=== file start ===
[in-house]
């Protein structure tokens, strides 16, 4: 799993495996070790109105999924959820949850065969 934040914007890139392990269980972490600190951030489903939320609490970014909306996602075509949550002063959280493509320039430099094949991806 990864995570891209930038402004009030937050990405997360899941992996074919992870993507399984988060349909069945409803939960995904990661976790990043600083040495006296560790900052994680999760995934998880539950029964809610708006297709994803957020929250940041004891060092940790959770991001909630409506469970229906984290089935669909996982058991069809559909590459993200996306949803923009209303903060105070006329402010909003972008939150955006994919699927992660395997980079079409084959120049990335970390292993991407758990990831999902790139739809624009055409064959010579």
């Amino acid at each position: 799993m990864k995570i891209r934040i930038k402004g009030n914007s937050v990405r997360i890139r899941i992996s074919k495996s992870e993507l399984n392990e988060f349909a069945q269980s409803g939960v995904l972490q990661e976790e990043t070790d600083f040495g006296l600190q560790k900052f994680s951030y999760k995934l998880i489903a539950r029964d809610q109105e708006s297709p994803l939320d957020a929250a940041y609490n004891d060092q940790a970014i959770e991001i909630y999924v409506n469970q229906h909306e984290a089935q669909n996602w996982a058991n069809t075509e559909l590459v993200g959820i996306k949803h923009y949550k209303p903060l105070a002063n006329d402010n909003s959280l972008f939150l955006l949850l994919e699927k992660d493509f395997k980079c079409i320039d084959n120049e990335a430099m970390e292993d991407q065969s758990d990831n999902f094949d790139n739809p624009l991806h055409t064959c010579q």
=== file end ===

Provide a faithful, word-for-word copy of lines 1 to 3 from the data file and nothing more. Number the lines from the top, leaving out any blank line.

[in-house]
């Protein structure tokens, strides 16, 4: 799993495996070790109105999924959820949850065969 934040914007890139392990269980972490600190951030489903939320609490970014909306996602075509949550002063959280493509320039430099094949991806 990864995570891209930038402004009030937050990405997360899941992996074919992870993507399984988060349909069945409803939960995904990661976790990043600083040495006296560790900052994680999760995934998880539950029964809610708006297709994803957020929250940041004891060092940790959770991001909630409506469970229906984290089935669909996982058991069809559909590459993200996306949803923009209303903060105070006329402010909003972008939150955006994919699927992660395997980079079409084959120049990335970390292993991407758990990831999902790139739809624009055409064959010579």
């Amino acid at each position: 799993m990864k995570i891209r934040i930038k402004g009030n914007s937050v990405r997360i890139r899941i992996s074919k495996s992870e993507l399984n392990e988060f349909a069945q269980s409803g939960v995904l972490q990661e976790e990043t070790d600083f040495g006296l600190q560790k900052f994680s951030y999760k995934l998880i489903a539950r029964d809610q109105e708006s297709p994803l939320d957020a929250a940041y609490n004891d060092q940790a970014i959770e991001i909630y999924v409506n469970q229906h909306e984290a089935q669909n996602w996982a058991n069809t075509e559909l590459v993200g959820i996306k949803h923009y949550k209303p903060l105070a002063n006329d402010n909003s959280l972008f939150l955006l949850l994919e699927k992660d493509f395997k980079c079409i320039d084959n120049e990335a430099m970390e292993d991407q065969s758990d990831n999902f094949d790139n739809p624009l991806h055409t064959c010579q």